The balance alluded to in this quotation is further clarified in Individual Rights and Freedoms in the World Order of Bahá'u'lláh, a statement by the Universal House of Justice to the followers of Bahá'u'lláh in the United States of America, dated 29 December 1988 to which the interested reader is referred.
It seems that what we need now is a more profound and co-ordinated Bahá'í scholarship in order to attract such men as you are contacting [those who do not find the Bahá'í principles novel in the light of modern thought]. The world has - at least the thinking world - caught up by now with all the great and universal principles enunciated Bahá'u'lláh over 70 years ago [written in 1949], and so of course it does not sound 'new' to them. But we know that the deeper teachings, the capacity of His projected World Order to recreate society, are new and dynamic. It is these we must learn to present intelligently and entincingly to such men. (From a letter written on behalf of Shoghi Effendi to an individual dated 3 July 1949, quoted in International Teaching Centre, Scholar-ship 2)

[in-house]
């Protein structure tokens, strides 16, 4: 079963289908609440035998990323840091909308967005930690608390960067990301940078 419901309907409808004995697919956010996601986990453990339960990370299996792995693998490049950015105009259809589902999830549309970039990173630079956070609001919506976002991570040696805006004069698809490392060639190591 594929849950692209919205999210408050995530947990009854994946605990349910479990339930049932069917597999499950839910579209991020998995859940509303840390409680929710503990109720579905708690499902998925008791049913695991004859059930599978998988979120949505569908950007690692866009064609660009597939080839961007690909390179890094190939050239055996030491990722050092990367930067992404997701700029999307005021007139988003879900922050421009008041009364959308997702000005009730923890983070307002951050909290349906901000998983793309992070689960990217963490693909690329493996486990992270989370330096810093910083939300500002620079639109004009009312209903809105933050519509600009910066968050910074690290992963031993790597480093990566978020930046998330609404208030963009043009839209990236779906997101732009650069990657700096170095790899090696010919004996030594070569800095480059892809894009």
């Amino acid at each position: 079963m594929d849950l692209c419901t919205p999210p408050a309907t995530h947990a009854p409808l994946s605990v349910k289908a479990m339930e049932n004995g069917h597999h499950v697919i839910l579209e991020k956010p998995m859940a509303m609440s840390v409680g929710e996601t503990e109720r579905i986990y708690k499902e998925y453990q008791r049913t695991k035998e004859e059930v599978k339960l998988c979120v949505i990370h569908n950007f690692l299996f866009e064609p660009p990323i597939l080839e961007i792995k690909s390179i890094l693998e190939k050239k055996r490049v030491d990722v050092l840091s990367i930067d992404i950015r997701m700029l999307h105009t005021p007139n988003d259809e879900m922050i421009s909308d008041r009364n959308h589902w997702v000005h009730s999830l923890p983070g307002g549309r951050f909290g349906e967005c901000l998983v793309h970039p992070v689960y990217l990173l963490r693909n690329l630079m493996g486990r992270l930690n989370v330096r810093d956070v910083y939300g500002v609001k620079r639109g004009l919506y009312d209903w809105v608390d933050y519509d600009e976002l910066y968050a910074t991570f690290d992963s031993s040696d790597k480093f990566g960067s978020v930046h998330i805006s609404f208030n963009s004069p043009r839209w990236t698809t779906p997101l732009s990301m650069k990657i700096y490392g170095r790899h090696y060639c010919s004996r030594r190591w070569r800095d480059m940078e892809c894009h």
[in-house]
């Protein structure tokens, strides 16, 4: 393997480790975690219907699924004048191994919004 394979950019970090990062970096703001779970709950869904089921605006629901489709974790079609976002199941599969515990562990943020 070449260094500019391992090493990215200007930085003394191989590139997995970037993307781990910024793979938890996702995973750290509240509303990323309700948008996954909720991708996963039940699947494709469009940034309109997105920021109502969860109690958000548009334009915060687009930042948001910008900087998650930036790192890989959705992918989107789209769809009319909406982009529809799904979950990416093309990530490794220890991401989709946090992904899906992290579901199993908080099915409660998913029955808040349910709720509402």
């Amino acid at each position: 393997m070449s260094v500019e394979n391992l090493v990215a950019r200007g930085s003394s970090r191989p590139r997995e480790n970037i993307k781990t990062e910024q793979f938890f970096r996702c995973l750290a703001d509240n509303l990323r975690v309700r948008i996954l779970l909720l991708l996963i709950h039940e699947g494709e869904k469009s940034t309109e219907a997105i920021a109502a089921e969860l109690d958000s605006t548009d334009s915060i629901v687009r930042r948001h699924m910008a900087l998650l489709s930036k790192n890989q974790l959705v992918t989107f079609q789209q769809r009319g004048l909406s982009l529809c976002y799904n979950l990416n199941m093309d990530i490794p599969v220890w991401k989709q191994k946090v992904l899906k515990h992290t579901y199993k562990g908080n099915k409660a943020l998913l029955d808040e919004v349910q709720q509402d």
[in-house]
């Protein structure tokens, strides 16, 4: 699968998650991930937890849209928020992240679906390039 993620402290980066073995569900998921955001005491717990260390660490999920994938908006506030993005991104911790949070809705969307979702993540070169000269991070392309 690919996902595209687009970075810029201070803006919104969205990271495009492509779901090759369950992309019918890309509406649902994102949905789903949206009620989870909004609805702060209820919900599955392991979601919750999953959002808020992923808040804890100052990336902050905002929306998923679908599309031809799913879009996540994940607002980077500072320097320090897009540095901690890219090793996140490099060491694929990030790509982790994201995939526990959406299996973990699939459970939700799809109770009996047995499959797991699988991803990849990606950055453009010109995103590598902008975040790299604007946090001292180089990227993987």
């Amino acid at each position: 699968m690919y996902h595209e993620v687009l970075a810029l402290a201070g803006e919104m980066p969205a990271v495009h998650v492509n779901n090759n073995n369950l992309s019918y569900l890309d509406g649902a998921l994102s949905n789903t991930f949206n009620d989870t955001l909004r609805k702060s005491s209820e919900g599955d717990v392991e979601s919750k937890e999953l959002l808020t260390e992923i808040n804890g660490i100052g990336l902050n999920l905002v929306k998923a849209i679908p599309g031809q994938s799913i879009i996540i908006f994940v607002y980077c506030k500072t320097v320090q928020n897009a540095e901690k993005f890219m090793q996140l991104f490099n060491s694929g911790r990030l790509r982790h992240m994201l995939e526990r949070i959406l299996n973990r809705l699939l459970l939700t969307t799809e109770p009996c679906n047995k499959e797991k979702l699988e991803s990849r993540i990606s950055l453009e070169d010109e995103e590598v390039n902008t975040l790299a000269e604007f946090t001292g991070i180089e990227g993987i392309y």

The very acme of what is attainable by applying these principles was undoubtedly the Peace Statement of the Universal House of Justice. The Supreme Body indicated that it was "designed to open the way" (Universal House of Justice, letter 1988) to effective teaching. The same will surely be true of the superlative 'Statement on Bahá'u'lláh' recently prepared by the Bahá'í International Community Office of Public Information. One aspect highlighted by this document is that, because of the greater maturity of humanity, faith must now accord with reason: a core principle in teaching.
A humanity which has come of age no longer needs the language of parable and allegory; faith is not a matter of blind belief, but of conscious knowledge. Nor is the guidance of an ecclesiastical elite any longer required: the gift of reason confers on each individual in this new age of enlightenment and education the capacity to respond to Divine guidance. (Bahá'í International Community, Bahá'u'lláh 5)